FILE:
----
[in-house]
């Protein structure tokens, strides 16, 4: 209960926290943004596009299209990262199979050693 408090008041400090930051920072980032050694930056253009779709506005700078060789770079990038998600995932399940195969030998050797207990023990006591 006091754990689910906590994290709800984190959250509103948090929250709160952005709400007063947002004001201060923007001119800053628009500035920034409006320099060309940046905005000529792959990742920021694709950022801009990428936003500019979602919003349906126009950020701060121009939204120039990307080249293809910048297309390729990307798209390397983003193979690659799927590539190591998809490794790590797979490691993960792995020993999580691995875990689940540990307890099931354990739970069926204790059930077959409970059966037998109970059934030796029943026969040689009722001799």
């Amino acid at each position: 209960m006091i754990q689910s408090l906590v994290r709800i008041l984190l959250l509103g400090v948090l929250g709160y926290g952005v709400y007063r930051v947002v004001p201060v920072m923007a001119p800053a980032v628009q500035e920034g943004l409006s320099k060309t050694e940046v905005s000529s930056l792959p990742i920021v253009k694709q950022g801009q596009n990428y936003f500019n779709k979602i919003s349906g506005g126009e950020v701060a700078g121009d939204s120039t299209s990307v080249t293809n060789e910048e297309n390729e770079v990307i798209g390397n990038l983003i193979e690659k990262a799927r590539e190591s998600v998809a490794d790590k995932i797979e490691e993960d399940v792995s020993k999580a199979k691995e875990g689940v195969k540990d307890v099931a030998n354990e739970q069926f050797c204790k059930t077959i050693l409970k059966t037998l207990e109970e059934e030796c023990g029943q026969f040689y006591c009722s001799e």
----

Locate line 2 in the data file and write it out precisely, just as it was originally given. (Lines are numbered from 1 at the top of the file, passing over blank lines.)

């Protein structure tokens, strides 16, 4: 209960926290943004596009299209990262199979050693 408090008041400090930051920072980032050694930056253009779709506005700078060789770079990038998600995932399940195969030998050797207990023990006591 006091754990689910906590994290709800984190959250509103948090929250709160952005709400007063947002004001201060923007001119800053628009500035920034409006320099060309940046905005000529792959990742920021694709950022801009990428936003500019979602919003349906126009950020701060121009939204120039990307080249293809910048297309390729990307798209390397983003193979690659799927590539190591998809490794790590797979490691993960792995020993999580691995875990689940540990307890099931354990739970069926204790059930077959409970059966037998109970059934030796029943026969040689009722001799």